In Melbourne, the 300-room beachfront Holiday Inn Beach Resort had been fully booked until guest started checking out Thursday under an evacuation order. General manager Tim Michaud estimated at least $100,000 in lost revenue.

"That's just rooms," Michaud said. "We're also losing functions for the weekend."

Airports were packed with people hoping to depart before all flights were grounded. Hotels and motels inland filled up, and gas stations ran dry.

Florida rescinded tolls on major roads and said lanes on some highways could be reversed to handle the evacuation traffic. State officials hoped to avoid a repeat of the mess during Hurricane Floyd in 1999, when 1.3 million people were told to evacuate the state's east coast and traffic backed up 30 miles or more.

Frances was about twice the size of 1992's Hurricane Andrew, the Category 5 storm that destroyed much of southern Miami-Dade County. The last time two major storms hit Florida so close together was 54 years ago, when Hurricane Easy hit the Tampa area and Hurricane King struck Miami about six weeks later. Neither storm was as powerful as Charley was or Frances could be - a scary thought for many Floridians.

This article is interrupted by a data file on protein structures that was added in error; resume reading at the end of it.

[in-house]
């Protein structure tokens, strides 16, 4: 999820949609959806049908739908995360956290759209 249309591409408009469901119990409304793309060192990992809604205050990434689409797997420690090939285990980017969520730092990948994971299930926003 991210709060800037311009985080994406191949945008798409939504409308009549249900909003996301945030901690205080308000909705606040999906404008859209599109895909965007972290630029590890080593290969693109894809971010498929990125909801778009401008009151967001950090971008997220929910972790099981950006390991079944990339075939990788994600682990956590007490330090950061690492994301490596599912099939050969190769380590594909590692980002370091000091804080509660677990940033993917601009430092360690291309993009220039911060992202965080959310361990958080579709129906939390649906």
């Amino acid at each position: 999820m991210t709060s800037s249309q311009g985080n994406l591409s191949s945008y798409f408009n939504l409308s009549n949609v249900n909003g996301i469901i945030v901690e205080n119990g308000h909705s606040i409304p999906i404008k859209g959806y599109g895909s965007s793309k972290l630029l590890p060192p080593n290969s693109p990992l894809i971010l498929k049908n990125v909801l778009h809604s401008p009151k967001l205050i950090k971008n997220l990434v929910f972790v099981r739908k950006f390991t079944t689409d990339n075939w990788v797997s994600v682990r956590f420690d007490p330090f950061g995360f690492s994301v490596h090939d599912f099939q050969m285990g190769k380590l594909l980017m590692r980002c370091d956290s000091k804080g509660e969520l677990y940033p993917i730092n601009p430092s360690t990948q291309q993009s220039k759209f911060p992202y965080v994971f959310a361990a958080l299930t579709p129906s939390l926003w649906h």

"We've took enough clothes for three days," said Revonda Barrs, 44, of Vero Beach, who stopped at a Port St. Lucie gas station. "We boarded our dog and we basically left all our other possessions in the hands of God."

Other Southeastern states were keeping an eye on the storm, as well as dealing with refugees from Florida. Georgia officials expected traffic to worsen throughout the day Friday and dispatched 22 emergency units to the southern part of the state to help motorists and deal with vehicle breakdowns. Alabama was preparing for heavy rain and wind with the storm's remnants forecast to come through next week.

Meanwhile, the ninth named storm of the season formed early Friday in the far eastern Atlantic. Tropical Storm Ivan was located about 610 miles southwest of the Cape Verde Islands and had maximum sustained winds of 40 mph

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Early Friday, streets in Port St. Lucie were quiet, with almost all businesses boarded up. A trickle of people went into a Publix supermarket. There was a light breeze as the sun rose. Frances had weakened Friday into a strong Category 3 storm packing 120 mph...
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Friday, 03 September 2004 12:00 AM